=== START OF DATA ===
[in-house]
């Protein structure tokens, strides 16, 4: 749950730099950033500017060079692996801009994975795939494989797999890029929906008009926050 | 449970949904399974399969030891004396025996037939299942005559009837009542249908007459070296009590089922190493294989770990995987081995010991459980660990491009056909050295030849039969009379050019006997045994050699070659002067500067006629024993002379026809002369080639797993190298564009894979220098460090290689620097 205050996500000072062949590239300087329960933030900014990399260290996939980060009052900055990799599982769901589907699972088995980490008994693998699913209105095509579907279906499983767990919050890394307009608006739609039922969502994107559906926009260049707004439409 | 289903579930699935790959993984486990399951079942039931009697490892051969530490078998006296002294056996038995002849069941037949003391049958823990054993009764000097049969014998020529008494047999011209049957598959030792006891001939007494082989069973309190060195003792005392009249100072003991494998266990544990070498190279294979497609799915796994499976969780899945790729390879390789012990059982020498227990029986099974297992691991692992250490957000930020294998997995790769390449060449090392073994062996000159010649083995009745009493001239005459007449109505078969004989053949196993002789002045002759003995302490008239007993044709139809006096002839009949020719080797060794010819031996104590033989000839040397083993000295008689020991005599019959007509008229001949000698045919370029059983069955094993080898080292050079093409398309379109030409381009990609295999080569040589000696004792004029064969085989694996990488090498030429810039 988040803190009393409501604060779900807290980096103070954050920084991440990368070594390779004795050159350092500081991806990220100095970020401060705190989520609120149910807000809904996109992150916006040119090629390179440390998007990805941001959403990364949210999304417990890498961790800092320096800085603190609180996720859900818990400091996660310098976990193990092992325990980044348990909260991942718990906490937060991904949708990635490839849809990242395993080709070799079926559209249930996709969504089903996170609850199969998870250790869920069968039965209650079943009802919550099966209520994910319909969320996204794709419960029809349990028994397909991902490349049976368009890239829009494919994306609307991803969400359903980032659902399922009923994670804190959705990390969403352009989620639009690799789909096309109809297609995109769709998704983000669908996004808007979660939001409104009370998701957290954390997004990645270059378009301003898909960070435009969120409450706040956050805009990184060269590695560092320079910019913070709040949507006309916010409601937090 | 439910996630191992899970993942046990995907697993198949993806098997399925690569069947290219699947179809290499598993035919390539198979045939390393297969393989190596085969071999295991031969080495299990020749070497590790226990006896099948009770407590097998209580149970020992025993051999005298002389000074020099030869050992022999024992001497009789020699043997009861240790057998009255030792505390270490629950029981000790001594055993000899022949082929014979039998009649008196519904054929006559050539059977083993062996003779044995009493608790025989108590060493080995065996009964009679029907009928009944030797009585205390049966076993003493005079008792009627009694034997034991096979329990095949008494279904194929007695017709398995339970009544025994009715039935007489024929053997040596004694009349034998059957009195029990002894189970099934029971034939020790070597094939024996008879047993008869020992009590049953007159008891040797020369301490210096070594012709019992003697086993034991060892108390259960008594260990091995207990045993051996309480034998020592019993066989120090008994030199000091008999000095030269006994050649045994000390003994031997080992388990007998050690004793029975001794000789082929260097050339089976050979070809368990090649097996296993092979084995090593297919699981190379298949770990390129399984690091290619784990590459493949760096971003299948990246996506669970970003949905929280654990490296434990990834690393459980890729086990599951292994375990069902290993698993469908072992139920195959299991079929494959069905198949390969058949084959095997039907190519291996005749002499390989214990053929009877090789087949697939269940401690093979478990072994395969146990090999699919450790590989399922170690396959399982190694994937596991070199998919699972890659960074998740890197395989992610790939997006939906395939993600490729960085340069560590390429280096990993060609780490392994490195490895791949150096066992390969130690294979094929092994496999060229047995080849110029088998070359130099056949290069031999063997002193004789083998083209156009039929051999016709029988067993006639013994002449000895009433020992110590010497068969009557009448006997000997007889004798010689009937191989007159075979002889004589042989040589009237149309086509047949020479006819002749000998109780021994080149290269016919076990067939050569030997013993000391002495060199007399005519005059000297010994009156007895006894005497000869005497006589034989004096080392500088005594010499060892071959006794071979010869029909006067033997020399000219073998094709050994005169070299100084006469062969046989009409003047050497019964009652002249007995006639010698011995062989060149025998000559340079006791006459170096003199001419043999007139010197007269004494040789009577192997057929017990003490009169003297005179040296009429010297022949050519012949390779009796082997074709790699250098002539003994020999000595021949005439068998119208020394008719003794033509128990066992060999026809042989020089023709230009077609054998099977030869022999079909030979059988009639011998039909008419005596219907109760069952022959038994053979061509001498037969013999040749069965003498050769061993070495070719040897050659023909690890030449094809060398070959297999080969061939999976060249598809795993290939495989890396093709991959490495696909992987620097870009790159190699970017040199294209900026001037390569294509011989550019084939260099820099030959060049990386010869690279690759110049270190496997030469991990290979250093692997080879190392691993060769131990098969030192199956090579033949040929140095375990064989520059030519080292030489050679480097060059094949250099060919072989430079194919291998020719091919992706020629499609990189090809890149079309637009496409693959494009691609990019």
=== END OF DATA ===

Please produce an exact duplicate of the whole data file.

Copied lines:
[in-house]
């Protein structure tokens, strides 16, 4: 749950730099950033500017060079692996801009994975795939494989797999890029929906008009926050 | 449970949904399974399969030891004396025996037939299942005559009837009542249908007459070296009590089922190493294989770990995987081995010991459980660990491009056909050295030849039969009379050019006997045994050699070659002067500067006629024993002379026809002369080639797993190298564009894979220098460090290689620097 205050996500000072062949590239300087329960933030900014990399260290996939980060009052900055990799599982769901589907699972088995980490008994693998699913209105095509579907279906499983767990919050890394307009608006739609039922969502994107559906926009260049707004439409 | 289903579930699935790959993984486990399951079942039931009697490892051969530490078998006296002294056996038995002849069941037949003391049958823990054993009764000097049969014998020529008494047999011209049957598959030792006891001939007494082989069973309190060195003792005392009249100072003991494998266990544990070498190279294979497609799915796994499976969780899945790729390879390789012990059982020498227990029986099974297992691991692992250490957000930020294998997995790769390449060449090392073994062996000159010649083995009745009493001239005459007449109505078969004989053949196993002789002045002759003995302490008239007993044709139809006096002839009949020719080797060794010819031996104590033989000839040397083993000295008689020991005599019959007509008229001949000698045919370029059983069955094993080898080292050079093409398309379109030409381009990609295999080569040589000696004792004029064969085989694996990488090498030429810039 988040803190009393409501604060779900807290980096103070954050920084991440990368070594390779004795050159350092500081991806990220100095970020401060705190989520609120149910807000809904996109992150916006040119090629390179440390998007990805941001959403990364949210999304417990890498961790800092320096800085603190609180996720859900818990400091996660310098976990193990092992325990980044348990909260991942718990906490937060991904949708990635490839849809990242395993080709070799079926559209249930996709969504089903996170609850199969998870250790869920069968039965209650079943009802919550099966209520994910319909969320996204794709419960029809349990028994397909991902490349049976368009890239829009494919994306609307991803969400359903980032659902399922009923994670804190959705990390969403352009989620639009690799789909096309109809297609995109769709998704983000669908996004808007979660939001409104009370998701957290954390997004990645270059378009301003898909960070435009969120409450706040956050805009990184060269590695560092320079910019913070709040949507006309916010409601937090 | 439910996630191992899970993942046990995907697993198949993806098997399925690569069947290219699947179809290499598993035919390539198979045939390393297969393989190596085969071999295991031969080495299990020749070497590790226990006896099948009770407590097998209580149970020992025993051999005298002389000074020099030869050992022999024992001497009789020699043997009861240790057998009255030792505390270490629950029981000790001594055993000899022949082929014979039998009649008196519904054929006559050539059977083993062996003779044995009493608790025989108590060493080995065996009964009679029907009928009944030797009585205390049966076993003493005079008792009627009694034997034991096979329990095949008494279904194929007695017709398995339970009544025994009715039935007489024929053997040596004694009349034998059957009195029990002894189970099934029971034939020790070597094939024996008879047993008869020992009590049953007159008891040797020369301490210096070594012709019992003697086993034991060892108390259960008594260990091995207990045993051996309480034998020592019993066989120090008994030199000091008999000095030269006994050649045994000390003994031997080992388990007998050690004793029975001794000789082929260097050339089976050979070809368990090649097996296993092979084995090593297919699981190379298949770990390129399984690091290619784990590459493949760096971003299948990246996506669970970003949905929280654990490296434990990834690393459980890729086990599951292994375990069902290993698993469908072992139920195959299991079929494959069905198949390969058949084959095997039907190519291996005749002499390989214990053929009877090789087949697939269940401690093979478990072994395969146990090999699919450790590989399922170690396959399982190694994937596991070199998919699972890659960074998740890197395989992610790939997006939906395939993600490729960085340069560590390429280096990993060609780490392994490195490895791949150096066992390969130690294979094929092994496999060229047995080849110029088998070359130099056949290069031999063997002193004789083998083209156009039929051999016709029988067993006639013994002449000895009433020992110590010497068969009557009448006997000997007889004798010689009937191989007159075979002889004589042989040589009237149309086509047949020479006819002749000998109780021994080149290269016919076990067939050569030997013993000391002495060199007399005519005059000297010994009156007895006894005497000869005497006589034989004096080392500088005594010499060892071959006794071979010869029909006067033997020399000219073998094709050994005169070299100084006469062969046989009409003047050497019964009652002249007995006639010698011995062989060149025998000559340079006791006459170096003199001419043999007139010197007269004494040789009577192997057929017990003490009169003297005179040296009429010297022949050519012949390779009796082997074709790699250098002539003994020999000595021949005439068998119208020394008719003794033509128990066992060999026809042989020089023709230009077609054998099977030869022999079909030979059988009639011998039909008419005596219907109760069952022959038994053979061509001498037969013999040749069965003498050769061993070495070719040897050659023909690890030449094809060398070959297999080969061939999976060249598809795993290939495989890396093709991959490495696909992987620097870009790159190699970017040199294209900026001037390569294509011989550019084939260099820099030959060049990386010869690279690759110049270190496997030469991990290979250093692997080879190392691993060769131990098969030192199956090579033949040929140095375990064989520059030519080292030489050679480097060059094949250099060919072989430079194919291998020719091919992706020629499609990189090809890149079309637009496409693959494009691609990019």